Dietitians may also work with the food service department of hospitals, nursing homes, schools and private organizations directing the day-to-day operations of food purchasing, preparation and distribution. Those working in the food or health industry may serve as a consultant regarding the nutritional value of food products or pharmaceuticals. Duties related to marketing may be involved and in some cases work duties can include nutrient analysis and lab testing.
Dietitians who specialize in sports nutrition provide nutritional consultations and diet prescription for athletes. The focus can be increased performance, improved endurance, increased strength or weight loss.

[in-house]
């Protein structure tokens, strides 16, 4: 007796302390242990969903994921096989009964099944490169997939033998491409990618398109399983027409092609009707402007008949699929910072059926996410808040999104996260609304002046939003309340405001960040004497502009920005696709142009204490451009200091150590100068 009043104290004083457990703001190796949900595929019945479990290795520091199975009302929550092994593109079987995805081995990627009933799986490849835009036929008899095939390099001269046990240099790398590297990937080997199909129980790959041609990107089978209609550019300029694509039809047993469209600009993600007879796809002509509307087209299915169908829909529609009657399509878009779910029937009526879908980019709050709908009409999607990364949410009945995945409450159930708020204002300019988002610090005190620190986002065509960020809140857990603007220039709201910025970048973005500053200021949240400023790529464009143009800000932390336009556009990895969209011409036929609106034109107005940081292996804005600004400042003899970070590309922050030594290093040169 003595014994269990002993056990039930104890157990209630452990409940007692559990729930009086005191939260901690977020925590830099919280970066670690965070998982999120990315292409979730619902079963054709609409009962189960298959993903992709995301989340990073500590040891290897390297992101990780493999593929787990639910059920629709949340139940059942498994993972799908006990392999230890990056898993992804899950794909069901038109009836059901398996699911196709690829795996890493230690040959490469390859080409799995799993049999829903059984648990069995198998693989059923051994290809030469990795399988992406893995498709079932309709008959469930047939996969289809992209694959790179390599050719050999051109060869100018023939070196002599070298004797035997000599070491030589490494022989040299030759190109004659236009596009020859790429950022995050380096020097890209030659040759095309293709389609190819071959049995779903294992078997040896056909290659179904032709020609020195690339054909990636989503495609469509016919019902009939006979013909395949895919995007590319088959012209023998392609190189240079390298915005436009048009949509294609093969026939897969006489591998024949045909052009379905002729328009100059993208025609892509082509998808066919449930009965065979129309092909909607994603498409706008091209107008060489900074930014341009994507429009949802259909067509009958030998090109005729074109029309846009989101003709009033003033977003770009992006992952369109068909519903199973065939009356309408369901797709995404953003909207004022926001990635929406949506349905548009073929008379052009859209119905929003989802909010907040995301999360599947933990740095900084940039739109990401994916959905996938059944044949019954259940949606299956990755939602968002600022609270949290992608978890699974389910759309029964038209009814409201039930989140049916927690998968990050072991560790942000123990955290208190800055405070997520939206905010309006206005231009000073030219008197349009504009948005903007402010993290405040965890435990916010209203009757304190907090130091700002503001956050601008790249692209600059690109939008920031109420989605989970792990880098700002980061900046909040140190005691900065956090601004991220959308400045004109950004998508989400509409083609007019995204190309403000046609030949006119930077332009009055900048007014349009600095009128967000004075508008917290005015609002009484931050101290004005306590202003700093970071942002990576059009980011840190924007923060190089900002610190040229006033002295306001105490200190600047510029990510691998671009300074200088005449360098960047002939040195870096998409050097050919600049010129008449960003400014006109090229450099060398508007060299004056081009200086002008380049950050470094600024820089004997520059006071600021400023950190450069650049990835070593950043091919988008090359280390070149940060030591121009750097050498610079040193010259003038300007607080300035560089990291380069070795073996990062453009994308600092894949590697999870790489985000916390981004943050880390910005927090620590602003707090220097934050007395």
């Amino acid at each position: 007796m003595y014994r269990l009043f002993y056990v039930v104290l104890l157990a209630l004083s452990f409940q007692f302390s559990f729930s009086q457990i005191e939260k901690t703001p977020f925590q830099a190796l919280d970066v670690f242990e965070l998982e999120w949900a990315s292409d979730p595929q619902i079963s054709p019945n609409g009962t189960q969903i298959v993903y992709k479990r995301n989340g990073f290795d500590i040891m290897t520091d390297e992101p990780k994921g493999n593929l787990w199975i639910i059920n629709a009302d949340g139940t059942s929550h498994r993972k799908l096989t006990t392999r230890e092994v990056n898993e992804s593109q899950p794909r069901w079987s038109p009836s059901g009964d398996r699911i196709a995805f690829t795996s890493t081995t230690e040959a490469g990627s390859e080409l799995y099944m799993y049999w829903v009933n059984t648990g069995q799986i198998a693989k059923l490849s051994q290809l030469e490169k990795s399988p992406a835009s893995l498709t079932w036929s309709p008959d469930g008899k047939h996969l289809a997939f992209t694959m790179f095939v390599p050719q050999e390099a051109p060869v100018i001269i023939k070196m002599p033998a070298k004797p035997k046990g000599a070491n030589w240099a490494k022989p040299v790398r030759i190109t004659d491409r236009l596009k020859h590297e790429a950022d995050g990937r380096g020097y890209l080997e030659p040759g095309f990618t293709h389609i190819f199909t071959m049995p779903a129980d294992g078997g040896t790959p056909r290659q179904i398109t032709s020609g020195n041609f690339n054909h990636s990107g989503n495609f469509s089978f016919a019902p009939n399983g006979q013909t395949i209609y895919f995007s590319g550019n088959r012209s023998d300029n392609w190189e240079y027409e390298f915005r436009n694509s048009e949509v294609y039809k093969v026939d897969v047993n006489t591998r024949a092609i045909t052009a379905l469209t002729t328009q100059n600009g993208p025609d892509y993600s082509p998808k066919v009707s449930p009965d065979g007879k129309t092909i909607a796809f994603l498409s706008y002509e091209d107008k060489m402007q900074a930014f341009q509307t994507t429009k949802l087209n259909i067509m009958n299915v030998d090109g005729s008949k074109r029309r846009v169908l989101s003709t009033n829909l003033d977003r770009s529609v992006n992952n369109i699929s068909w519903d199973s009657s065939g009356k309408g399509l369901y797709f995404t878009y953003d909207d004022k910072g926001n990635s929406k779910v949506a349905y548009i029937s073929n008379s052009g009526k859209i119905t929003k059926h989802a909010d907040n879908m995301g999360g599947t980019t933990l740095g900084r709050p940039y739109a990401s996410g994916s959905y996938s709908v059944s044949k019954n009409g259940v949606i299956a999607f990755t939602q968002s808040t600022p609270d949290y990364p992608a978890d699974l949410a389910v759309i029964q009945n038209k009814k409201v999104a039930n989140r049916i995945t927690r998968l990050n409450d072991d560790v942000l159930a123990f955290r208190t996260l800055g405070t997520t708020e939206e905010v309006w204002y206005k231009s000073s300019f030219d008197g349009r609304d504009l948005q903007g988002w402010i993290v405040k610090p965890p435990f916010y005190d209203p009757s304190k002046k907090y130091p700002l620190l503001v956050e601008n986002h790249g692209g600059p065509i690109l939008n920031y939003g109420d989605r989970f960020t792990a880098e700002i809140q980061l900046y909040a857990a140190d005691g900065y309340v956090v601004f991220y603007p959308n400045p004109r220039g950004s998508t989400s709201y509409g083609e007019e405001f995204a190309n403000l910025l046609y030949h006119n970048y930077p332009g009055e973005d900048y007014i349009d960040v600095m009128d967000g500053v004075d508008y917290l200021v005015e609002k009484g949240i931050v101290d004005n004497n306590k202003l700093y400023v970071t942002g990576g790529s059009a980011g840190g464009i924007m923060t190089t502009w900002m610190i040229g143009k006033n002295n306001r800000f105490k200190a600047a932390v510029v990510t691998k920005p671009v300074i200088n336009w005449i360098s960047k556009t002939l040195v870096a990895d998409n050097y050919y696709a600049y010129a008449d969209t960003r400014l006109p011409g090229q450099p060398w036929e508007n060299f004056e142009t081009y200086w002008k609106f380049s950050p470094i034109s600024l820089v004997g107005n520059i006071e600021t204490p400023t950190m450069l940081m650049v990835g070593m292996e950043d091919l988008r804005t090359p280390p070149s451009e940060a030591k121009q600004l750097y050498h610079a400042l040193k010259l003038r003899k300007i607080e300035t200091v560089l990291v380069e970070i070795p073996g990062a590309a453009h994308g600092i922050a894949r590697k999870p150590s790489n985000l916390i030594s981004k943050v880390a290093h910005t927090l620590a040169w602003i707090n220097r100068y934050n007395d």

A career as a food and nutrition professor at a college or university often involves academic research. Duties include teaching undergraduate or graduate classes, seeking external funding such as grants to conduct nutrition research, and the successful publication of research articles in peer-reviewed journals.
If you plan to seek a job as a Registered Dietitian you should know that many who work with consumers and the general public are required to work hours outside of the typical 8:00 a.m. to 5:00 p.m. work day. For example, teaching evening and weekend educational classes is often necessary to provide an accessible time for those in the community wishing to attend.
Salaries vary greatly depending on location within the United States, level of education and the number of years working in the food and nutrition field. Data collected by the ADA in 2009 indicate that half of Registered Dietitians, working in the field five years or less, make $51,000 to $62,200 per year. Salaries increase for more experienced RDs who work in management or business positions with reports of $85,000 to $88,000 per year.